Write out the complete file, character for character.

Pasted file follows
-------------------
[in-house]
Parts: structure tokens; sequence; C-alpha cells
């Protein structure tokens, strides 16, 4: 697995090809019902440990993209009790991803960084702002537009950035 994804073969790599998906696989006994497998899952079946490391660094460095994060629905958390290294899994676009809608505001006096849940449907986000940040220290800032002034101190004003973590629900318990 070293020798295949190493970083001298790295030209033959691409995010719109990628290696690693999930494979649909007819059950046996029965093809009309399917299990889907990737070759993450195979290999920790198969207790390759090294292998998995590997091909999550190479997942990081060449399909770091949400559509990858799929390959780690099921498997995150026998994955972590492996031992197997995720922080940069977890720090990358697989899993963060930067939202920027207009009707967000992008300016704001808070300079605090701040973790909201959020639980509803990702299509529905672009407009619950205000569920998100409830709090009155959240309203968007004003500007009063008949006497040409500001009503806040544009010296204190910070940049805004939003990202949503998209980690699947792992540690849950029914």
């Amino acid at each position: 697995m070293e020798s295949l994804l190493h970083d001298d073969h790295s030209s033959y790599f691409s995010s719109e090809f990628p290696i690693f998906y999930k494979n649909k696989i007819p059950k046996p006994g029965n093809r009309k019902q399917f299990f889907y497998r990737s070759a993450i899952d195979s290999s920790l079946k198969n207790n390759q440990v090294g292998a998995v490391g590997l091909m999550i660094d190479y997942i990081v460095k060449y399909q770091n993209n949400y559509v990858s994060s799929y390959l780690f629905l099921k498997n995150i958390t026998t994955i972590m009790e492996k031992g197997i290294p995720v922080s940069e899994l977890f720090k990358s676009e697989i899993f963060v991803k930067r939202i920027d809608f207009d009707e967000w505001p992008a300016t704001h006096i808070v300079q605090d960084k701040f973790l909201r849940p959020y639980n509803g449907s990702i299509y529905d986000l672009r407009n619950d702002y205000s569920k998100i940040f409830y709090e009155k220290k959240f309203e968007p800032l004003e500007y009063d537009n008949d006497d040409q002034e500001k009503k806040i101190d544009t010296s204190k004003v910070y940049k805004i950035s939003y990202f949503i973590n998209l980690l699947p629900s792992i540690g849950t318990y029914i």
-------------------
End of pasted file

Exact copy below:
[in-house]
Parts: structure tokens; sequence; C-alpha cells
């Protein structure tokens, strides 16, 4: 697995090809019902440990993209009790991803960084702002537009950035 994804073969790599998906696989006994497998899952079946490391660094460095994060629905958390290294899994676009809608505001006096849940449907986000940040220290800032002034101190004003973590629900318990 070293020798295949190493970083001298790295030209033959691409995010719109990628290696690693999930494979649909007819059950046996029965093809009309399917299990889907990737070759993450195979290999920790198969207790390759090294292998998995590997091909999550190479997942990081060449399909770091949400559509990858799929390959780690099921498997995150026998994955972590492996031992197997995720922080940069977890720090990358697989899993963060930067939202920027207009009707967000992008300016704001808070300079605090701040973790909201959020639980509803990702299509529905672009407009619950205000569920998100409830709090009155959240309203968007004003500007009063008949006497040409500001009503806040544009010296204190910070940049805004939003990202949503998209980690699947792992540690849950029914």
């Amino acid at each position: 697995m070293e020798s295949l994804l190493h970083d001298d073969h790295s030209s033959y790599f691409s995010s719109e090809f990628p290696i690693f998906y999930k494979n649909k696989i007819p059950k046996p006994g029965n093809r009309k019902q399917f299990f889907y497998r990737s070759a993450i899952d195979s290999s920790l079946k198969n207790n390759q440990v090294g292998a998995v490391g590997l091909m999550i660094d190479y997942i990081v460095k060449y399909q770091n993209n949400y559509v990858s994060s799929y390959l780690f629905l099921k498997n995150i958390t026998t994955i972590m009790e492996k031992g197997i290294p995720v922080s940069e899994l977890f720090k990358s676009e697989i899993f963060v991803k930067r939202i920027d809608f207009d009707e967000w505001p992008a300016t704001h006096i808070v300079q605090d960084k701040f973790l909201r849940p959020y639980n509803g449907s990702i299509y529905d986000l672009r407009n619950d702002y205000s569920k998100i940040f409830y709090e009155k220290k959240f309203e968007p800032l004003e500007y009063d537009n008949d006497d040409q002034e500001k009503k806040i101190d544009t010296s204190k004003v910070y940049k805004i950035s939003y990202f949503i973590n998209l980690l699947p629900s792992i540690g849950t318990y029914i």